Sunday Poetry – Lady Murasaki

This picture of Lady Murasaki (picture from here) hints at a winter reading project I’m contemplating at the moment.
Lady Murasaki was an early 11th century writer & poet, a lady of the Japanese Court.  Very little is known about her, even her real name is unknown. This is one of her poems.

lost in a sky
of strange and far places
a hint of a house
and treetops in the mist
guide my way to you

she gazes
into the same skies
as you do
may your thoughts also
come to be one of accord

if you answered
the tapping of every
water bird
even a wandering
moon could enter

if the haze had not
come out to go in between
the moon and flowers
otherwise even the birds nests
might have burst into blossom

boat upon high seas
if you are drifting without
a harbor or course
give me a call and I’ll row
out to teach you about ports

not even knowing
the meaning which the color
of lavender has
but watching it carefully
this one’s heart is deeply touched

4 thoughts on “Sunday Poetry – Lady Murasaki

  1. There's a coincidence – I am halfway through her diary. I read Sei Shonagon's Pillow Book, because I kept coming across references to it. I thought it was fascinating, so I bought Lady Murusaki's diary and the Tale of Genji,but I don't have any of her poetry (that's next on the list, with an exploration of Japanese poetry in general, and haikus in particular). At the time Marusaki and Shonagon were writing the aristocratic court ladies and gentlemen penned poems to each other all the time, as letters – very witty, very refined, reflecting their own feelings and life with things in the natural world. Their lives, especially the women, seem to have been terribly circumscribed by rules and societal conventions, with all kinds of strange rituals, and an obsessive interest in clothes and beautiful objects. It's a very structured, ordered society, with a way of life that seems almost alien – then you read what these two women write about their feelings, and their comments on other people, and suddenly they reach out across the years and seem quite modern.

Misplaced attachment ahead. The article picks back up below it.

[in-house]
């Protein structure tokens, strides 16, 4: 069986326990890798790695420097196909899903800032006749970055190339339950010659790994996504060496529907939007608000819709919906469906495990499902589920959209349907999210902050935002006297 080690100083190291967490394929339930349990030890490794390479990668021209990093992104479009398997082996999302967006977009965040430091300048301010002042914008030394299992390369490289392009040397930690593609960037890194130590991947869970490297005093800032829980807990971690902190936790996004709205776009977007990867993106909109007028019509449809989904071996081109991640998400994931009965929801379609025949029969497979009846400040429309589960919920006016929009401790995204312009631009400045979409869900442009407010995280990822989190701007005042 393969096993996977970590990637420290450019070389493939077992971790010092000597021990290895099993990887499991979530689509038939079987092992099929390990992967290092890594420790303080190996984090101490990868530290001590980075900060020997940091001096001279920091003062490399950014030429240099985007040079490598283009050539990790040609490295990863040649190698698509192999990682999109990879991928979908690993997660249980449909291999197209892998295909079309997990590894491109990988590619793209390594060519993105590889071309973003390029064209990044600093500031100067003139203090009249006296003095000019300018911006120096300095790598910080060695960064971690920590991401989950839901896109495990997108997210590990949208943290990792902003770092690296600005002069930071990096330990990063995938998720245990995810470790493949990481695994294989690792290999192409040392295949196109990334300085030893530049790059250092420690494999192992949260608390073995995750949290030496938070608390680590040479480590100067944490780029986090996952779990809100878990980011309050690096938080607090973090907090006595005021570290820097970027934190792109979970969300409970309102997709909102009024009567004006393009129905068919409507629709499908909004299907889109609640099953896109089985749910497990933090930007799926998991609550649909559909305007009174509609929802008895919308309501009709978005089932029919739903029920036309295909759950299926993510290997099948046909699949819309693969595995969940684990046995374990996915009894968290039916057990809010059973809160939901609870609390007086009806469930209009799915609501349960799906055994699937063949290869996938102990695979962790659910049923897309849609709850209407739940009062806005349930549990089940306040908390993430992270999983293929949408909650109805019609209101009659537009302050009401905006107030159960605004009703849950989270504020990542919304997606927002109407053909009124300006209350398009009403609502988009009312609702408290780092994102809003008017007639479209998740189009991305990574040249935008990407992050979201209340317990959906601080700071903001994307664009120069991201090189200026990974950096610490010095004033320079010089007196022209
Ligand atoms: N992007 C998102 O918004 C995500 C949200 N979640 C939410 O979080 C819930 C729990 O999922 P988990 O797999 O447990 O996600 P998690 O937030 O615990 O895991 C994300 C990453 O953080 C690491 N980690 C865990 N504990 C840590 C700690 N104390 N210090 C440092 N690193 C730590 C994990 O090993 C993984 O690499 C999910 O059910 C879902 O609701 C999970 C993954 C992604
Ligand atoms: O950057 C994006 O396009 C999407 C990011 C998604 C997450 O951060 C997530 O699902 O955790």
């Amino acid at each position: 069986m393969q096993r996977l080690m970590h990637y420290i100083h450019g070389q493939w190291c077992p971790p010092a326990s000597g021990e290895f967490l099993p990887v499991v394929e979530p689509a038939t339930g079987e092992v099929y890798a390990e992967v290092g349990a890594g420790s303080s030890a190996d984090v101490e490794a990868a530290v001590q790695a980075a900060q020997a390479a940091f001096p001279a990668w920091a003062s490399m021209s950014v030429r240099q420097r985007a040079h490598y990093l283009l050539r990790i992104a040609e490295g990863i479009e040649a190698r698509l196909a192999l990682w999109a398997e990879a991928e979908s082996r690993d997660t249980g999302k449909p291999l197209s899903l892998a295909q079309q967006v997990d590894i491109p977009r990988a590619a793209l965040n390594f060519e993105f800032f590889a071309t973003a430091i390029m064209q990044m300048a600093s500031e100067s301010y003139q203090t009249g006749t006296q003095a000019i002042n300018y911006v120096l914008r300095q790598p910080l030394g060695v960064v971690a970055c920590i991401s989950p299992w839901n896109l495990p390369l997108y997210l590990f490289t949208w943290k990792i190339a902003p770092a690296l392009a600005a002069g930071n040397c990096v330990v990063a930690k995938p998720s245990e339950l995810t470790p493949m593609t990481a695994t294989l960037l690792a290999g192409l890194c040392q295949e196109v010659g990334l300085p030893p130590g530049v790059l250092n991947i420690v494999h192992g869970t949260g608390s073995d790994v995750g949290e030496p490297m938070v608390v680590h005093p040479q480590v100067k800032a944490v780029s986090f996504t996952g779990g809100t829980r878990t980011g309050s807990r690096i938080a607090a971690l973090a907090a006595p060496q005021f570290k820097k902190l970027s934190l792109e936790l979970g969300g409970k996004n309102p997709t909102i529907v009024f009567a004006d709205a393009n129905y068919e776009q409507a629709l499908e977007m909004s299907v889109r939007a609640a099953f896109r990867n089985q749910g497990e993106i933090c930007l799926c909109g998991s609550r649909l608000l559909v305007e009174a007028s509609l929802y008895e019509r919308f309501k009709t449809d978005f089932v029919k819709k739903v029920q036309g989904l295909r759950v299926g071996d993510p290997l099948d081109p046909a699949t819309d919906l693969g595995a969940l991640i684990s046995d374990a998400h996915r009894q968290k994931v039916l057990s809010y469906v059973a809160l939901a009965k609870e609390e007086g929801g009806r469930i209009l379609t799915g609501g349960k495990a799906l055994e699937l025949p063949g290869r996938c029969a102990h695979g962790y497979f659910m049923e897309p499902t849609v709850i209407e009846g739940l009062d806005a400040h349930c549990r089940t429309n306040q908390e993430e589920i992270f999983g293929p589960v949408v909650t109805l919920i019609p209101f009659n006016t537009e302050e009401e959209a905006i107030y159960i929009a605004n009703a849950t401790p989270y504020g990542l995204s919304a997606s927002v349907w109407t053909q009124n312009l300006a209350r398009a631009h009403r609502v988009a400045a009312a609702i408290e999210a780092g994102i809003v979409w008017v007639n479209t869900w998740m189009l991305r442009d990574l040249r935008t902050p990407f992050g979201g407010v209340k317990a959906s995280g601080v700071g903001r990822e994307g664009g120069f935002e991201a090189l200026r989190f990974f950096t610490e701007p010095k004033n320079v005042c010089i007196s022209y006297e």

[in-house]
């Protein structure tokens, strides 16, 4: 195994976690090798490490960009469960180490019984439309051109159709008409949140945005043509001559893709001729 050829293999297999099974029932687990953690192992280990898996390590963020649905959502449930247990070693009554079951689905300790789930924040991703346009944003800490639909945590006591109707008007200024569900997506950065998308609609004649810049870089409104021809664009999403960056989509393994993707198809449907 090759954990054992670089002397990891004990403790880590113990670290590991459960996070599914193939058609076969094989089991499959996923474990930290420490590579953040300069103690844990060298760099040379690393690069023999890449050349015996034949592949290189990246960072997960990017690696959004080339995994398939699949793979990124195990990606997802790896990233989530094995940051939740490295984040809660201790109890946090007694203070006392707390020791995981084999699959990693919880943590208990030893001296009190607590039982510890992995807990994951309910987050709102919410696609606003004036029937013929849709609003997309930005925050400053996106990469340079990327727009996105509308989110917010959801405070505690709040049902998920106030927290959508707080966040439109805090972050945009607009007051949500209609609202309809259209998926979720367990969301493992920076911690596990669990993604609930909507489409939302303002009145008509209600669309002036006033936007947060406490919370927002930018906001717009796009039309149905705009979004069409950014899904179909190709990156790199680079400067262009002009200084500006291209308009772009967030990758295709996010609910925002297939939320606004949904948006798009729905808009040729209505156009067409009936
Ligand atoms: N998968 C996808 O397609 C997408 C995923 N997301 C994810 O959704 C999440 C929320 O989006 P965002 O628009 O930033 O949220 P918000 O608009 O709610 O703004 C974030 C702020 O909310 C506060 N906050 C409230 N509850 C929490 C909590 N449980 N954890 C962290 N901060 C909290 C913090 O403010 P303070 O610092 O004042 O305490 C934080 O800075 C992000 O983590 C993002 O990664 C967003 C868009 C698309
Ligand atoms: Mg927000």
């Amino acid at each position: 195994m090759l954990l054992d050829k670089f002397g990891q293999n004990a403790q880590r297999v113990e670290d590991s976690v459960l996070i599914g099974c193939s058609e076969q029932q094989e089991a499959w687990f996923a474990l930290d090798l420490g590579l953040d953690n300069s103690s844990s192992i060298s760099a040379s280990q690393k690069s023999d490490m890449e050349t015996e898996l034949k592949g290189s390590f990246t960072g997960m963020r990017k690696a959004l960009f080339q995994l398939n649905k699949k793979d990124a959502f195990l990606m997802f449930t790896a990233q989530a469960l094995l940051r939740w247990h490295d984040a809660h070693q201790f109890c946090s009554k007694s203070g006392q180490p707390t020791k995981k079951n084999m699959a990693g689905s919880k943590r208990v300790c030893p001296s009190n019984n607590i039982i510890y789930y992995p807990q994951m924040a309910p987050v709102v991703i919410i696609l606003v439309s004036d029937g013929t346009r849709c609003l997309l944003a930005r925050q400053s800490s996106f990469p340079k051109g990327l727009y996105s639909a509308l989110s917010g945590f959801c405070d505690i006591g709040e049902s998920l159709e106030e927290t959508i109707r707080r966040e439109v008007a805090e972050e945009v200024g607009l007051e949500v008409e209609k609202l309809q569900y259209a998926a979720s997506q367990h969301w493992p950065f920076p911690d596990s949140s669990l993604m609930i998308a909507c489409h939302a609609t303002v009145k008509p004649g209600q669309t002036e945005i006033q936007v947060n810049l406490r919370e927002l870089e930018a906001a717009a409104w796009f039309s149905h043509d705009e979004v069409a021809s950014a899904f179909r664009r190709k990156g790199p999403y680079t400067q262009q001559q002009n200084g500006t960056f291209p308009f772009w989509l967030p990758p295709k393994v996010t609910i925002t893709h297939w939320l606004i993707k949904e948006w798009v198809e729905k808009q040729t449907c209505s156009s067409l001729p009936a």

2. I have Genji & the Diary on the tbr shelves & I'm thinking of making Genji my winter read. I read Judith Gautier's The Usurper a couple of years ago & was fascinated by the picture of Japanese Court life so I'm keen to learn more.


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